Tuesday, January 20, 2009

Has Chinese reserve growth stopped?

I ran across an interesting discussion of Chinese external surpluses over on the Peterson Institute website. The article entitled Is China Losing Its Appetite for External Surpluses? contains an interesting discussion about China’s official holdings of foreign exchange reserves. Some are concluding that China is experiencing substantial capital outflows. Nicholas Hardy's take on the issue is that it could be explained by "the use of foreign exchange to clean up the balance sheet of the Agricultural Bank of China (ABC)".

Either way China's holdings of foreign exchange reserves bears close watching in the months ahead as this could become a major issue in both the stock and bond markets. Discussion and analysis of this issue is likely to create increased volatility in the bond markets. It might be a good idea to pay attention. This could also lead to some good trading opportunities.
In the past clean ups of the balance sheets of state-owned banks, the forex used was not transferred from official reserves to Central Huijin (which is now part of the China Investment Corporation, China’s sovereign wealth fund) until just before the clean up was undertaken. I believe this practice has not changed and that centrally funded write-offs of nonperforming loans of the Agricultural Bank of China could account for $90 billion to $100 billion of the “unexplained capital outflow” in the fourth quarter of 2008. Thus the combined centrally financed injection of capital, which has been reported, and nonperforming loan write offs, which have not been reported, for the Agricultural Bank of China could have reduced officially reported official foreign exchange holdings by $110 billion to $120 billion.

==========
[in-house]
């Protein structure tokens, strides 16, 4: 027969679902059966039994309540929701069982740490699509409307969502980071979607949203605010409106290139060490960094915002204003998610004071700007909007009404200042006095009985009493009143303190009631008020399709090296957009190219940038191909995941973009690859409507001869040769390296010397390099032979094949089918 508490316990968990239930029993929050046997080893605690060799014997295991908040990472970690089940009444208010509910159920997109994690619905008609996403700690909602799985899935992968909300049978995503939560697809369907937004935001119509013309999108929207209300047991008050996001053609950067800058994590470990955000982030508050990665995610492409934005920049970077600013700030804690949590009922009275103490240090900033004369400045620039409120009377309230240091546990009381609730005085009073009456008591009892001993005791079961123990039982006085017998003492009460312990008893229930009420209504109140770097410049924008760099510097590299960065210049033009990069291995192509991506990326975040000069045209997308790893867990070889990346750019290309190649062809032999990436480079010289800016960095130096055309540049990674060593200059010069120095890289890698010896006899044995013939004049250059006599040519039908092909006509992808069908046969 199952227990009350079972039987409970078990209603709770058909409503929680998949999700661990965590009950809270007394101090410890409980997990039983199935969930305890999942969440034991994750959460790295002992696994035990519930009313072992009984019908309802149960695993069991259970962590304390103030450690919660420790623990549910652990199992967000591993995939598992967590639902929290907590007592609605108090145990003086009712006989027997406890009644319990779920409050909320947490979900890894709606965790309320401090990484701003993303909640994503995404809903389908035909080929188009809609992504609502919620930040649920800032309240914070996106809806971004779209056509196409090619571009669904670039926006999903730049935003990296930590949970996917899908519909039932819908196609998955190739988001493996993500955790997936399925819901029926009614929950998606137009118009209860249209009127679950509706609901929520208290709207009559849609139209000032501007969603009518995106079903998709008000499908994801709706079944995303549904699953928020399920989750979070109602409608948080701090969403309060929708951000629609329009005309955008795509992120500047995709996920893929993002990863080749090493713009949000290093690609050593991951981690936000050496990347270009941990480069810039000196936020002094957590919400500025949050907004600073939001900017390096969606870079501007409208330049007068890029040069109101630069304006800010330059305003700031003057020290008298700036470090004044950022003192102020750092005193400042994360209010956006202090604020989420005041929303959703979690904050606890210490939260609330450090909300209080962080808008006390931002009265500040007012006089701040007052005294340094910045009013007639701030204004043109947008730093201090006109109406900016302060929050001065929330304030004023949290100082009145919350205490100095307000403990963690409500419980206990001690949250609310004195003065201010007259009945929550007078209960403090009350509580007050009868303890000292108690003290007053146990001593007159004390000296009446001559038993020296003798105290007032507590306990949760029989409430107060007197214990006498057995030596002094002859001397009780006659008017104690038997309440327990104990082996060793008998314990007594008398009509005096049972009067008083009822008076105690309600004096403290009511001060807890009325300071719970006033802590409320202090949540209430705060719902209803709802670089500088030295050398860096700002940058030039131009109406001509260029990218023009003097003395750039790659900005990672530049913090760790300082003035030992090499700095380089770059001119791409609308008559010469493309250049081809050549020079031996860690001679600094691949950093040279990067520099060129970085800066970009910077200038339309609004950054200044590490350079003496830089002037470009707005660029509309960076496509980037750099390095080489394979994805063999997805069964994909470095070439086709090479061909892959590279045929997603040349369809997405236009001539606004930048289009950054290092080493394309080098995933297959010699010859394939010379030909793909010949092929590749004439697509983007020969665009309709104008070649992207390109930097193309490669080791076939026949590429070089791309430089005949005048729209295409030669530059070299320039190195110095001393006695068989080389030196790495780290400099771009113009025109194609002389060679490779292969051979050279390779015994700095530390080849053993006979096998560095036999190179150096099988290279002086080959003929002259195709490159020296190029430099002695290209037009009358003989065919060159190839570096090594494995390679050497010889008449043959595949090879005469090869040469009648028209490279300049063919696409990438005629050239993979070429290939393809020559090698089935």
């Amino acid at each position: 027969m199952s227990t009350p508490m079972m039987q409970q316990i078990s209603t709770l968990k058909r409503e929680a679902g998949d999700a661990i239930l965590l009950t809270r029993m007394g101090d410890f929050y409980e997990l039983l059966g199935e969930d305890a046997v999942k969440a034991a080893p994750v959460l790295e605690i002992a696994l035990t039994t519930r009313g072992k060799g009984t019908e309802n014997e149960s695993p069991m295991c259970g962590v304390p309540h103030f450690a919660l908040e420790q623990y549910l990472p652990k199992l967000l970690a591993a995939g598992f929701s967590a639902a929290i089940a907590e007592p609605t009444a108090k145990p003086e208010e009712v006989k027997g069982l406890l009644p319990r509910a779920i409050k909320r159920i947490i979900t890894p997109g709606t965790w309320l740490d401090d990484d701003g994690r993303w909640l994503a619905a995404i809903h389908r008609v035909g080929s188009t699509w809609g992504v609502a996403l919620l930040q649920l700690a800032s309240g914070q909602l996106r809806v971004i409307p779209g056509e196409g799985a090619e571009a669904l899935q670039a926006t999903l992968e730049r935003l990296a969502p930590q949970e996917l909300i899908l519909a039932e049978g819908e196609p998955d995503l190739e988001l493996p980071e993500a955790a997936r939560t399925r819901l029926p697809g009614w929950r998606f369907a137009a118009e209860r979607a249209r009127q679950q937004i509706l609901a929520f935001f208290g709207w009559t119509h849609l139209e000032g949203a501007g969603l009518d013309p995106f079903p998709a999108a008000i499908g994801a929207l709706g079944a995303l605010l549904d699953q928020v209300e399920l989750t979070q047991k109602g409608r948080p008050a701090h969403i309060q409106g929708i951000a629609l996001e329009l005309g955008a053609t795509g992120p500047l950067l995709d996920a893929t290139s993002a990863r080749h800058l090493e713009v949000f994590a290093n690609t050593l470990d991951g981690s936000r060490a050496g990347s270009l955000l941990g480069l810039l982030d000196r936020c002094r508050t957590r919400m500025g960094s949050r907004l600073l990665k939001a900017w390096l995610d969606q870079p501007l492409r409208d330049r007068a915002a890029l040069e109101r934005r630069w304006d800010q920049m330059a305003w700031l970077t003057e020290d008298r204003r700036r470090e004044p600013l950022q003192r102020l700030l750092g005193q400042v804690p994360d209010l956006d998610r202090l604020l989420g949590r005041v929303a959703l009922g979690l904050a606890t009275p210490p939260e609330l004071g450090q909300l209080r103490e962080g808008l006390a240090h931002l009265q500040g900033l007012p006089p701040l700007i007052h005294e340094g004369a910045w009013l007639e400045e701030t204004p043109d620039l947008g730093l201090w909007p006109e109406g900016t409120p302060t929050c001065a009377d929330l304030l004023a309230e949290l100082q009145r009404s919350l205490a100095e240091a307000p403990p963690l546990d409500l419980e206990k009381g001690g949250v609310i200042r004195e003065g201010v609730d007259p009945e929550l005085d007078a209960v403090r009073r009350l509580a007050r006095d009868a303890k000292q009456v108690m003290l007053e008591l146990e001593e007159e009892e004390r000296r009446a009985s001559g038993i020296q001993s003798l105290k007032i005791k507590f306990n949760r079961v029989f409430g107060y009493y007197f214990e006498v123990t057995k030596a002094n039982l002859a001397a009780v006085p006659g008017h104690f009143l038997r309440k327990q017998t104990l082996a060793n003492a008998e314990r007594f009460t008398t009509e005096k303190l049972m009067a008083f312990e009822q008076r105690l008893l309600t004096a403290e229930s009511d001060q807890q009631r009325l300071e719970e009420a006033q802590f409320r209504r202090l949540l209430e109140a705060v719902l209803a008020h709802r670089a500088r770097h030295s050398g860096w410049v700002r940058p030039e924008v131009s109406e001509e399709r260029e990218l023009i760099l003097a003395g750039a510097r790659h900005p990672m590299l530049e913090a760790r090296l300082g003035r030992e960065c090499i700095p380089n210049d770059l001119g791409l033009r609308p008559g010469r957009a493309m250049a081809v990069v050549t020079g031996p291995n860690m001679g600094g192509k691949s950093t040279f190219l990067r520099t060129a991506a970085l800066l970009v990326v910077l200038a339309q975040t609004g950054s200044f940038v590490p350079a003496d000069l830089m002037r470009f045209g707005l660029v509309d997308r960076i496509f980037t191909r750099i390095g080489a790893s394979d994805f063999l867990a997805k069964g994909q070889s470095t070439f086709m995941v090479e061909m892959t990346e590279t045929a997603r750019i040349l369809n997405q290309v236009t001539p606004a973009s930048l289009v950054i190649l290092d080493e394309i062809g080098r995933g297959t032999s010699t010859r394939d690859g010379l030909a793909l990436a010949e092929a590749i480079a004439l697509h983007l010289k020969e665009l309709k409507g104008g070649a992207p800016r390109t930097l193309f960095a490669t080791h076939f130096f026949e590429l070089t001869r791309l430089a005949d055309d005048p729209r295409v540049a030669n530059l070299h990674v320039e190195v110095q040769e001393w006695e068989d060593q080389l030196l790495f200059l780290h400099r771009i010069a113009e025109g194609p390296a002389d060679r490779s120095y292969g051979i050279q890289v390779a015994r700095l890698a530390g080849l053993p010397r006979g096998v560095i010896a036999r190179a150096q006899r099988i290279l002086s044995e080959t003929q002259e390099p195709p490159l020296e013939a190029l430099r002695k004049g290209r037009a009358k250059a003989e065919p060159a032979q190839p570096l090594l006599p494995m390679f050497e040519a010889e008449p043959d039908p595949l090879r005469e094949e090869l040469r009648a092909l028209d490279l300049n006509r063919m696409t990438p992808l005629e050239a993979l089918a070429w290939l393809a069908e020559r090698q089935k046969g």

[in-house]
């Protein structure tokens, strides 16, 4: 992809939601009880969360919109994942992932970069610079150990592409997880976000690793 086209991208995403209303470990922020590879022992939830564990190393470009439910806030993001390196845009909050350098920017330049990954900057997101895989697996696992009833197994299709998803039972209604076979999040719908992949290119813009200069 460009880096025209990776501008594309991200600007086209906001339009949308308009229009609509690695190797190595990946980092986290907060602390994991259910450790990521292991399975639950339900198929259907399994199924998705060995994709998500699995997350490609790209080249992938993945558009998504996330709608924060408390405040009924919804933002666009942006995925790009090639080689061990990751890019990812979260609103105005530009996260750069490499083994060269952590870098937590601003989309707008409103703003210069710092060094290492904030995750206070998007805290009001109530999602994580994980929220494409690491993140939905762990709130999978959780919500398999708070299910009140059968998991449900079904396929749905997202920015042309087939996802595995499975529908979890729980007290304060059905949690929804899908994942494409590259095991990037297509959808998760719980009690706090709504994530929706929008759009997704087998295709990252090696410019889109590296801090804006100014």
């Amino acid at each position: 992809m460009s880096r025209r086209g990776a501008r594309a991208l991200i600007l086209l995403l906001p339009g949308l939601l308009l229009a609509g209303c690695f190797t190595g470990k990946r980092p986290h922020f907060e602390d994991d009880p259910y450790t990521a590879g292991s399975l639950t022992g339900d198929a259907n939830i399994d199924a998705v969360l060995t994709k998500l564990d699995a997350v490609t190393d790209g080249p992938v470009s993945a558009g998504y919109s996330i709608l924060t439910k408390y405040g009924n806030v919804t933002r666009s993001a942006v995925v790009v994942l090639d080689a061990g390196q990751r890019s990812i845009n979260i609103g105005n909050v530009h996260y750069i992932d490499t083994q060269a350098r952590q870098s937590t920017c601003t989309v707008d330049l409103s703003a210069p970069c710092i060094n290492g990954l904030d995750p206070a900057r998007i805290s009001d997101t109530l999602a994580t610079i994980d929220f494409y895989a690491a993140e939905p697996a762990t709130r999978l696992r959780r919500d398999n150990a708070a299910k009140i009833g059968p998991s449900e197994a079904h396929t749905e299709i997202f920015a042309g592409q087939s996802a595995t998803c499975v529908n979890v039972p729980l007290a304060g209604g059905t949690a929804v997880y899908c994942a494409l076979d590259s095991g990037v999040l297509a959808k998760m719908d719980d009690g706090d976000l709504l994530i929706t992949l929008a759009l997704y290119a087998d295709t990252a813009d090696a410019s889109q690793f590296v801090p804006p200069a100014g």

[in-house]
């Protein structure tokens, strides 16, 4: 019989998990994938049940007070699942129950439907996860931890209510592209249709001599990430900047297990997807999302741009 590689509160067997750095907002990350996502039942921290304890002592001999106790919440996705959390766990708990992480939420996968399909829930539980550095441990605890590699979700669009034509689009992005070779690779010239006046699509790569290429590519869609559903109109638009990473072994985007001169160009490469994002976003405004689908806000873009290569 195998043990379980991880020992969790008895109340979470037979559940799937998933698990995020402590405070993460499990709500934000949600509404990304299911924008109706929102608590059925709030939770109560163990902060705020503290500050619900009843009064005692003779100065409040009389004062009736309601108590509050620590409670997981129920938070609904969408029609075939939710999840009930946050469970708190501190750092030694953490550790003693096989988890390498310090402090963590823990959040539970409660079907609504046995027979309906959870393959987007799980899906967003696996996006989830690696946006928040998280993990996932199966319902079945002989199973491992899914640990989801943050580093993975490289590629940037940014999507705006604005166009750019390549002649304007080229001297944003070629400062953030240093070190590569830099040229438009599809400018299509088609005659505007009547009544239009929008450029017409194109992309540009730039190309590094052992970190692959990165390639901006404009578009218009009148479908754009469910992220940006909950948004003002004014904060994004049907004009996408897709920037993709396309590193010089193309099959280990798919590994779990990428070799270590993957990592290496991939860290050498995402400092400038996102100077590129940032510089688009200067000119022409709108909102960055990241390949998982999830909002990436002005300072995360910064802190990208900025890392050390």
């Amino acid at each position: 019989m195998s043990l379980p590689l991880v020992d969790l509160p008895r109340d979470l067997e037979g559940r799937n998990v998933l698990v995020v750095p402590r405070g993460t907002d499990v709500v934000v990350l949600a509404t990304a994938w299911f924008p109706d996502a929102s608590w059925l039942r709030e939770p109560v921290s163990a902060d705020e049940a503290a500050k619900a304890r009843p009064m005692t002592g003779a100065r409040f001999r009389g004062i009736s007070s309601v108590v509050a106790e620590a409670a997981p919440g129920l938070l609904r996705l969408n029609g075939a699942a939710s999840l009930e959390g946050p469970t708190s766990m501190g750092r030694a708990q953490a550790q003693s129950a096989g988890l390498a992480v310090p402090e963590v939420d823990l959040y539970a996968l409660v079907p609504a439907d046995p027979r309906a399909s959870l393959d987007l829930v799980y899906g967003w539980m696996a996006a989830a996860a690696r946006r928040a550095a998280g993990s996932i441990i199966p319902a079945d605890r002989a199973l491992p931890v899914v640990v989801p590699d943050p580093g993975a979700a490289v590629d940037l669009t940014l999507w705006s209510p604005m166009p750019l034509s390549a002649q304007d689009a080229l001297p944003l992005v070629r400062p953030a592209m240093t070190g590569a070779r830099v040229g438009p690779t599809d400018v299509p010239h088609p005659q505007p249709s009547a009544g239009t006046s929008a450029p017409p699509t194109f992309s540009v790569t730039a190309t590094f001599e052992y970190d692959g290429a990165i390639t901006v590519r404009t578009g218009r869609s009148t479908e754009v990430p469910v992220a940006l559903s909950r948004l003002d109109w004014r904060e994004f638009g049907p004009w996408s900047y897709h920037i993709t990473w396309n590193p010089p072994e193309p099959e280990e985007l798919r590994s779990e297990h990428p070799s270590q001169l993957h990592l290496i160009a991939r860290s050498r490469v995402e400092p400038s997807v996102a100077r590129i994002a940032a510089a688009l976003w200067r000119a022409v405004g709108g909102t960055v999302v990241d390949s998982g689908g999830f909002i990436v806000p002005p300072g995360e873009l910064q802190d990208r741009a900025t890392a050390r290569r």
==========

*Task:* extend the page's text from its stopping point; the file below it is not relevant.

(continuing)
Is China Losing Its Appetite for External Surpluses?